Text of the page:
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Useful Stats: Higher Education R&D expenditures distributed unevenly across metro areas

January 11, 2018

The growth and intensity of higher education R&D (HERD) expenditures varies considerably across metropolitan areas, a recent SSTI analysis of National Science Foundation data finds. New York ($4.3 billion), Boston ($3.2 billion), and Baltimore ($2.9 billion) had the highest overall levels of HERD expenditures in 2016. In that same year, Ithaca, New York (19.1 percent), State College, Pennsylvania (9.5 percent), and College Station, Texas (9.4 percent) had the highest levels of HERD intensity – measured as the share of HERD expenditures to gross metropolitan product. While overall HERD expenditures increased by nearly $7.5 billion nationwide from 2011 to 2016, more than half of this total (50.6 percent) went to the 10 metro areas with the most HERD expenditures in 2016.

This analysis uses data from the National Science Foundation’s Higher Education Research and Development (HERD) Survey. For the survey, each university responds with a five-digit ZIP code that can match with a corresponding metropolitan statistical area. At this unit of measurement, HERD data can also pair with the Bureau of Economic Analysis’s data on gross domestic product by metro (GMP), a proxy for the size of a region’s economy. SSTI then used the GMP data to categorize regions into four quartiles – extra-large, large, small, and very small – each containing 55 metropolitan areas.

In 2016, the regions with the highest levels of HERD expenditures in the extra-large quartile were New York ($4.3 billion), Boston ($3.2 billion), and Baltimore ($2.9 billion). Durham-Chapel Hill ($2.1 billion), Madison ($1.1 billion), and New Haven ($888.8 million) had the highest levels among the second quartile. Ann Arbor ($1.4 billion), Gainesville ($791.3 million), and Urbana-Champaign ($625.1 million) had the highest overall levels of HERD expenditures among the third quartile, while Ithaca ($781.7 million), College Station, Texas ($892.7 million), and State College, Pennsylvania ($825.6 million) led among the smallest regions.

An analysis of HERD intensity, as measured by the proportion of a region’s HERD to its GMP, finds considerable variation among metropolitan areas. Unsurprisingly, while overall HERD levels were much higher among the largest regions, HERD intensity was highest among smaller metropolitan areas. The figure below presents HERD intensity for the 10 most HERD-intensive metropolitan areas in each quartile. Data on the other metropolitan regions can be found in the excel file attached at the bottom of this document.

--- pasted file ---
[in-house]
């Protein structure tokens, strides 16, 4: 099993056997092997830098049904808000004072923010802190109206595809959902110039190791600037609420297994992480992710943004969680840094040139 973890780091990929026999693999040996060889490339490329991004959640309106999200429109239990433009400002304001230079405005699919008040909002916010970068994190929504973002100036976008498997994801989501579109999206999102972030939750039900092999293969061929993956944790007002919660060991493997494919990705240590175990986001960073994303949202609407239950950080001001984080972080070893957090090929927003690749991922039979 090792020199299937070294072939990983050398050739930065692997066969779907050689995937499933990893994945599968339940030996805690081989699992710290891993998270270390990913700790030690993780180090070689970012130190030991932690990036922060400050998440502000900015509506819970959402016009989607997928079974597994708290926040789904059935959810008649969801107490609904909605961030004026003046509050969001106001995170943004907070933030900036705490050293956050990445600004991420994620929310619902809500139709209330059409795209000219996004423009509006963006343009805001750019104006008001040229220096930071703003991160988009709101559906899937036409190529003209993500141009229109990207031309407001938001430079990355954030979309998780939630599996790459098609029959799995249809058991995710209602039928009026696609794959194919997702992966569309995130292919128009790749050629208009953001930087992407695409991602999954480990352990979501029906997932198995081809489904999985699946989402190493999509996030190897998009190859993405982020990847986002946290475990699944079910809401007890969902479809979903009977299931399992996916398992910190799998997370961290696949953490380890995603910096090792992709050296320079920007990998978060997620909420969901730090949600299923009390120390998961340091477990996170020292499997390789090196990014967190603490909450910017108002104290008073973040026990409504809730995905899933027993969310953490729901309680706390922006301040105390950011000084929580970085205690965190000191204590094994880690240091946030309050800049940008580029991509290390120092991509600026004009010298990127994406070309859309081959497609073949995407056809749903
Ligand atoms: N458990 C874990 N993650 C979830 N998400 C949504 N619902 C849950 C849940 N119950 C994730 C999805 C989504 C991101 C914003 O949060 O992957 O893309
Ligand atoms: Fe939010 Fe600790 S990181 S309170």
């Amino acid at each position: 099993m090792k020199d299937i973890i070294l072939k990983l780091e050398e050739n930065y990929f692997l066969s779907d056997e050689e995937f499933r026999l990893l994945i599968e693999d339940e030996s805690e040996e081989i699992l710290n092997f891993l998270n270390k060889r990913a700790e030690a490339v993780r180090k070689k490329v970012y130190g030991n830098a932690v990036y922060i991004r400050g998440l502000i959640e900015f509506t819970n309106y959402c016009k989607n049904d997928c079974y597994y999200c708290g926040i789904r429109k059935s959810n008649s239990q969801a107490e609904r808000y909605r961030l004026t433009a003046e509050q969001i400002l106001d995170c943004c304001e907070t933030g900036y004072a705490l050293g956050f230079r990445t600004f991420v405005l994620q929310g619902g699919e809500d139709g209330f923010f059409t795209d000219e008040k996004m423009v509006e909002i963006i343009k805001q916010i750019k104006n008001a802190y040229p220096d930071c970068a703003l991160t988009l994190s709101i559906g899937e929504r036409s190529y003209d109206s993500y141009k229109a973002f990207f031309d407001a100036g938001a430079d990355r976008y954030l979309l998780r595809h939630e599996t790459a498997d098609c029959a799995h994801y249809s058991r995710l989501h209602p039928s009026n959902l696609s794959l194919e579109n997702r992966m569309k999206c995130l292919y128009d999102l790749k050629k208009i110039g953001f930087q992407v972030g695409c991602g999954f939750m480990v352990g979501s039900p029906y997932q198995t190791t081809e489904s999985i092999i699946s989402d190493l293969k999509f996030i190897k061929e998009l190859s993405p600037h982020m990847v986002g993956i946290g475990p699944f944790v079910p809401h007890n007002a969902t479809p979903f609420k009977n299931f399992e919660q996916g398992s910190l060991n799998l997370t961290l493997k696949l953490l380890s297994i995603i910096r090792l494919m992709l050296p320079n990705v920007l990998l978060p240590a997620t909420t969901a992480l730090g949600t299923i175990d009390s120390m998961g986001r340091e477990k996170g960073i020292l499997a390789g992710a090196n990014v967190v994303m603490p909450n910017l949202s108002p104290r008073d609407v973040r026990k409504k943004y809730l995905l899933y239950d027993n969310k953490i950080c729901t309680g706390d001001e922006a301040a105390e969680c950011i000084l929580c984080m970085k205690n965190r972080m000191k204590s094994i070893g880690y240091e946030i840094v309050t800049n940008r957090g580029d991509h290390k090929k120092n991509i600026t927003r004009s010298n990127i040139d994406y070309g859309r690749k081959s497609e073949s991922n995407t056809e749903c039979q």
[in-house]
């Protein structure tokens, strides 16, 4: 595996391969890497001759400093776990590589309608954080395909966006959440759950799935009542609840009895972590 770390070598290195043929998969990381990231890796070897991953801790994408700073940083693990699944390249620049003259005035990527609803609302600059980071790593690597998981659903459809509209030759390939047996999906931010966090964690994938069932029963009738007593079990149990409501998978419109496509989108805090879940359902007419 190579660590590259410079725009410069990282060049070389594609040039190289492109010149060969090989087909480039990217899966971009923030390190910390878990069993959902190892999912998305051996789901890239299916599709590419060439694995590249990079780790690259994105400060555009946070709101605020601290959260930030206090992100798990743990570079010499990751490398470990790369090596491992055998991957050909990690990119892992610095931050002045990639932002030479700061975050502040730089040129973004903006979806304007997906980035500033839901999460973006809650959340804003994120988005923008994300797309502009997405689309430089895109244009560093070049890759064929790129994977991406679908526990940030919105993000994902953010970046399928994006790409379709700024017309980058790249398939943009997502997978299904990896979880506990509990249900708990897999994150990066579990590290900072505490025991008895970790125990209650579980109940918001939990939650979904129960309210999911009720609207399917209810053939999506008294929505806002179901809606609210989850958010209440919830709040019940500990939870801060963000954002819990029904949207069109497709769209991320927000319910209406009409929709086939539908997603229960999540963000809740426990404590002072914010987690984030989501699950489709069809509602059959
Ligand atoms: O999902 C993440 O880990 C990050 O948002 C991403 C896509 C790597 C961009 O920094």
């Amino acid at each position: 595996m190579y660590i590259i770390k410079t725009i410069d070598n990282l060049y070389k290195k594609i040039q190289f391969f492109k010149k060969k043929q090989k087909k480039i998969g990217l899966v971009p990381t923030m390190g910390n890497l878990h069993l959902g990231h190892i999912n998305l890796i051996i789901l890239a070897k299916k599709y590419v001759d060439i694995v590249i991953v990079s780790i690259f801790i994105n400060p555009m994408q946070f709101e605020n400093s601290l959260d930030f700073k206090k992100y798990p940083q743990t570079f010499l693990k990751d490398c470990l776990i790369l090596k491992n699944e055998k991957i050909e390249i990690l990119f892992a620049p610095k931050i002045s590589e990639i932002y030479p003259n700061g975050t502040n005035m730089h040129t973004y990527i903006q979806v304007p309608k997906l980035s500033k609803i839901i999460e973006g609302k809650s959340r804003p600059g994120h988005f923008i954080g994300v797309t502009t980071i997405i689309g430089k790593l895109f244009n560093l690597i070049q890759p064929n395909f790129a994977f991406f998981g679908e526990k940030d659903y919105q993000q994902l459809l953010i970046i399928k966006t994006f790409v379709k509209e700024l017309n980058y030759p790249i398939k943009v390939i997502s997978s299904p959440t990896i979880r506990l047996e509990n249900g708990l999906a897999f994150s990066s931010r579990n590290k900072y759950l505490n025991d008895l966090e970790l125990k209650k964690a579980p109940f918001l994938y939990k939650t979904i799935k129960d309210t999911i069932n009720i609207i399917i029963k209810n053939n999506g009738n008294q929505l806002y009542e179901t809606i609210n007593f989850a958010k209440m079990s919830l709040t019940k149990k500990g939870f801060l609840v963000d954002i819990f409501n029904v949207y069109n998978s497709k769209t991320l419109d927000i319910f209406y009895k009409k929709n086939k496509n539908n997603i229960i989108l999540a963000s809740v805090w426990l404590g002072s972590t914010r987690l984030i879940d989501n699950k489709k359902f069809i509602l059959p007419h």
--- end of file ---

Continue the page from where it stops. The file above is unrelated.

Overall HERD expenditures increased by nearly $7.5 billion from 2011 to 2016, but more than half of this total (50.6 percent) went to the 10 metro areas with the most HERD expenditures in 2016. The New York City ($838 million increase), Boston ($798.3 million increase), and Philadelphia ($568.0 increase) metropolitan areas saw the largest dollar amount increases from 2011 to 2016.

Among large metro areas, the regions that saw the largest percent increase from 2011 to 2016 were Grand Rapids (274.6 percent increase), Orlando (121.9 percent increase), and Las Vegas (64.1 percent increase). Generally, these regions also experienced the fastest increases in R&D intensity during that same time. Growth in each of these metropolitan areas – and many of the other areas with fast growing HERD expenditures – is generally a result of increases in biomedical research.

For example, Grand Rapids’ growth is largely attributable to the nonprofit Van Andel Institute, which did not report HERD data prior to 2015. Founded in 1996, the Van Andel Institute focuses on biomedical R&D and anchors the city’s “Medical Mile.” The growth in Orlando and Las Vegas is attributable to R&D increases at the University of Central Florida and the University of Nevada, Las Vegas, respectively. Both of those universities expanded their medical schools and overall R&D portfolios during the 2011 to 2016 period. In smaller metros like Augusta, Georgia, and Tyler, Texas, where HERD growth was also very high, new medical schools also played a pivotal role.

On the other hand, the large metro areas with the largest percent declines in HERD expenditures from 2011 to 2016 were Indianapolis (82 percent), Jacksonville (45 percent), and Bridgeport, Connecticut (37 percent). Indianapolis’ decline is less dramatic than it looks and can largely be explained by a change in reporting from Indiana University. Hundreds of millions of dollars in HERD expenditures at Indiana – Purdue University Indianapolis (IUPUI) from 2010 to 2014 transferred to Indiana University in Bloomington in 2015 and 2016. As a result, Bloomington also experienced one of the most dramatic increases from 2011 to 2016 of any metropolitan area (156 percent).

Jacksonville and Bridgeport had the lowest levels of HERD expenditures among the largest metropolitan areas in 2016. Each is home to just one university reporting R&D expenditures – the University of North Florida and Fairfield University, respectively. At each of these schools, HERD-levels fluctuated throughout the period after having similar 2011 expenditures ($9.3 million).

The chart below shows data on HERD expenditures and intensity for each metropolitan area where data is available. Additional information can be found in the excel file attached at the bottom of this document.

File HERD by Metro Area.xlsx